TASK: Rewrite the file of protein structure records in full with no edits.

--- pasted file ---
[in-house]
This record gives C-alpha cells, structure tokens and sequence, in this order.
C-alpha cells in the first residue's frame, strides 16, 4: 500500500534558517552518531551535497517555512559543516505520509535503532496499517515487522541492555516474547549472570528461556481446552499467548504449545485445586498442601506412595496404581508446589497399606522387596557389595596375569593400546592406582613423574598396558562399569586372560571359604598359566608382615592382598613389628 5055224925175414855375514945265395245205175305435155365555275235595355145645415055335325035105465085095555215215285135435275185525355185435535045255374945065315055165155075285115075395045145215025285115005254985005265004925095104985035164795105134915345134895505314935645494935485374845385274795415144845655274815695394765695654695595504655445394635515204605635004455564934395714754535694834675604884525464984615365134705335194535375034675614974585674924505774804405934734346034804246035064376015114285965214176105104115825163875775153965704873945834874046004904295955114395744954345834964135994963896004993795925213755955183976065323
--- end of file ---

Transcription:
[in-house]
This record gives C-alpha cells, structure tokens and sequence, in this order.
C-alpha cells in the first residue's frame, strides 16, 4: 500500500534558517552518531551535497517555512559543516505520509535503532496499517515487522541492555516474547549472570528461556481446552499467548504449545485445586498442601506412595496404581508446589497399606522387596557389595596375569593400546592406582613423574598396558562399569586372560571359604598359566608382615592382598613389628 5055224925175414855375514945265395245205175305435155365555275235595355145645415055335325035105465085095555215215285135435275185525355185435535045255374945065315055165155075285115075395045145215025285115005254985005265004925095104985035164795105134915345134895505314935645494935485374845385274795415144845655274815695394765695654695595504655445394635515204605635004455564934395714754535694834675604884525464984615365134705335194535375034675614974585674924505774804405934734346034804246035064376015114285965214176105104115825163875775153965704873945834874046004904295955114395744954345834964135994963896004993795925213755955183976065323